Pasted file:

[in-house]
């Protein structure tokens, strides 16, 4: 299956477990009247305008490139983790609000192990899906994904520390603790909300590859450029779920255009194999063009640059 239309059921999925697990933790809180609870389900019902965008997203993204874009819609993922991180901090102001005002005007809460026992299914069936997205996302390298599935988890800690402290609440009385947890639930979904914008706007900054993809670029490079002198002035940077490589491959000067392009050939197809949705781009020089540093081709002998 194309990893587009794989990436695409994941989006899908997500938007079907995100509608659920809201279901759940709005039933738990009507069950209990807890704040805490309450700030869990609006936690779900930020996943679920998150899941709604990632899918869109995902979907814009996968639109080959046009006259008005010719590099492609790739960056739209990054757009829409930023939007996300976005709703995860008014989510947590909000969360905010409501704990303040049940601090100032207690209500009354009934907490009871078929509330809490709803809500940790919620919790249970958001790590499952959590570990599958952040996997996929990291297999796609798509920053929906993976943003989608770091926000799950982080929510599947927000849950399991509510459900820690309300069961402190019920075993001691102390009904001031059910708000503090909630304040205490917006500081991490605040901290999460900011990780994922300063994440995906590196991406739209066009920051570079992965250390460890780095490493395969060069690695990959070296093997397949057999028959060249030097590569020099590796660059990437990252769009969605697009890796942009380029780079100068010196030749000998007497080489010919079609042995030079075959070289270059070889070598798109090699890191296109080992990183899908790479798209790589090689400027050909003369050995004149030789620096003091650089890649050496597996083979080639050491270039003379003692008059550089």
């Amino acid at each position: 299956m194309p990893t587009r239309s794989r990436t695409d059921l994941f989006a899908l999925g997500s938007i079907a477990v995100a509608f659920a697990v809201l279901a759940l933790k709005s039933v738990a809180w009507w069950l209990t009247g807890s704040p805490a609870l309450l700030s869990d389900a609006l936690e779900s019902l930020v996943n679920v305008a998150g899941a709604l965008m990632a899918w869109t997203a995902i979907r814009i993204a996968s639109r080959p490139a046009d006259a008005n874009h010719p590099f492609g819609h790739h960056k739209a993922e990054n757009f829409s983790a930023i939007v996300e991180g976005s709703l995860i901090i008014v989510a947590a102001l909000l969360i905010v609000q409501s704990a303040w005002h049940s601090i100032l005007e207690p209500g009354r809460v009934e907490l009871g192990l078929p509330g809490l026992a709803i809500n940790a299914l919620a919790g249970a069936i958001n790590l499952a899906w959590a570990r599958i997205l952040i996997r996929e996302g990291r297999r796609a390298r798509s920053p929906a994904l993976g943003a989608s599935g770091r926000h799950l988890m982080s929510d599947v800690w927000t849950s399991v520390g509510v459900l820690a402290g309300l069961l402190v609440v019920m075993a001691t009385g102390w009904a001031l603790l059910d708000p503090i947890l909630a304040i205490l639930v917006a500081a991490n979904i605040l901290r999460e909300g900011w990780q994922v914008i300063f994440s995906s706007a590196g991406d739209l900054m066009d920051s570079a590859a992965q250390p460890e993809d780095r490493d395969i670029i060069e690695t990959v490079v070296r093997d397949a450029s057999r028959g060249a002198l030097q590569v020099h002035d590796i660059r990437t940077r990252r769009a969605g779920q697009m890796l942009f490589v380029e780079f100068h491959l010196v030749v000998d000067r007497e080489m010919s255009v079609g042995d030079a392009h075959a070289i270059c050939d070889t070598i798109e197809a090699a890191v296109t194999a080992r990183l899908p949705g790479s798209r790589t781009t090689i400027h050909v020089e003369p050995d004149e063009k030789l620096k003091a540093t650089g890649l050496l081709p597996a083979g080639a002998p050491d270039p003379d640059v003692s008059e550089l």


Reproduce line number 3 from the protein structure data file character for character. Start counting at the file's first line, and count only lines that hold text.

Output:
């Amino acid at each position: 299956m194309p990893t587009r239309s794989r990436t695409d059921l994941f989006a899908l999925g997500s938007i079907a477990v995100a509608f659920a697990v809201l279901a759940l933790k709005s039933v738990a809180w009507w069950l209990t009247g807890s704040p805490a609870l309450l700030s869990d389900a609006l936690e779900s019902l930020v996943n679920v305008a998150g899941a709604l965008m990632a899918w869109t997203a995902i979907r814009i993204a996968s639109r080959p490139a046009d006259a008005n874009h010719p590099f492609g819609h790739h960056k739209a993922e990054n757009f829409s983790a930023i939007v996300e991180g976005s709703l995860i901090i008014v989510a947590a102001l909000l969360i905010v609000q409501s704990a303040w005002h049940s601090i100032l005007e207690p209500g009354r809460v009934e907490l009871g192990l078929p509330g809490l026992a709803i809500n940790a299914l919620a919790g249970a069936i958001n790590l499952a899906w959590a570990r599958i997205l952040i996997r996929e996302g990291r297999r796609a390298r798509s920053p929906a994904l993976g943003a989608s599935g770091r926000h799950l988890m982080s929510d599947v800690w927000t849950s399991v520390g509510v459900l820690a402290g309300l069961l402190v609440v019920m075993a001691t009385g102390w009904a001031l603790l059910d708000p503090i947890l909630a304040i205490l639930v917006a500081a991490n979904i605040l901290r999460e909300g900011w990780q994922v914008i300063f994440s995906s706007a590196g991406d739209l900054m066009d920051s570079a590859a992965q250390p460890e993809d780095r490493d395969i670029i060069e690695t990959v490079v070296r093997d397949a450029s057999r028959g060249a002198l030097q590569v020099h002035d590796i660059r990437t940077r990252r769009a969605g779920q697009m890796l942009f490589v380029e780079f100068h491959l010196v030749v000998d000067r007497e080489m010919s255009v079609g042995d030079a392009h075959a070289i270059c050939d070889t070598i798109e197809a090699a890191v296109t194999a080992r990183l899908p949705g790479s798209r790589t781009t090689i400027h050909v020089e003369p050995d004149e063009k030789l620096k003091a540093t650089g890649l050496l081709p597996a083979g080639a002998p050491d270039p003379d640059v003692s008059e550089l």